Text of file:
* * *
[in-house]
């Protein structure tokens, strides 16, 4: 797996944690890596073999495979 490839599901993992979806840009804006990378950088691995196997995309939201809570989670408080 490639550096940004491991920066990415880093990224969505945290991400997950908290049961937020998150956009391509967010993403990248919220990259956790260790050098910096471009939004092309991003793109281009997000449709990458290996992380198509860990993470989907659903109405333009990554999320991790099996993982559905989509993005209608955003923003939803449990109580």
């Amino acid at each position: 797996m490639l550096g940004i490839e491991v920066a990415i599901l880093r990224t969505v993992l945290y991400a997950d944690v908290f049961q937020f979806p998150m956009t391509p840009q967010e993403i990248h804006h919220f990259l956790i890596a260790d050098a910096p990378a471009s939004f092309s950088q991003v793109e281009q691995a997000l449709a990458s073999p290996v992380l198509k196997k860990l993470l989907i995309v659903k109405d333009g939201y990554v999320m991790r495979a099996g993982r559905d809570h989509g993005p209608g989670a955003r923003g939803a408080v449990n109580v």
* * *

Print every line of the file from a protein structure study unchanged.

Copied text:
[in-house]
């Protein structure tokens, strides 16, 4: 797996944690890596073999495979 490839599901993992979806840009804006990378950088691995196997995309939201809570989670408080 490639550096940004491991920066990415880093990224969505945290991400997950908290049961937020998150956009391509967010993403990248919220990259956790260790050098910096471009939004092309991003793109281009997000449709990458290996992380198509860990993470989907659903109405333009990554999320991790099996993982559905989509993005209608955003923003939803449990109580």
């Amino acid at each position: 797996m490639l550096g940004i490839e491991v920066a990415i599901l880093r990224t969505v993992l945290y991400a997950d944690v908290f049961q937020f979806p998150m956009t391509p840009q967010e993403i990248h804006h919220f990259l956790i890596a260790d050098a910096p990378a471009s939004f092309s950088q991003v793109e281009q691995a997000l449709a990458s073999p290996v992380l198509k196997k860990l993470l989907i995309v659903k109405d333009g939201y990554v999320m991790r495979a099996g993982r559905d809570h989509g993005p209608g989670a955003r923003g939803a408080v449990n109580v």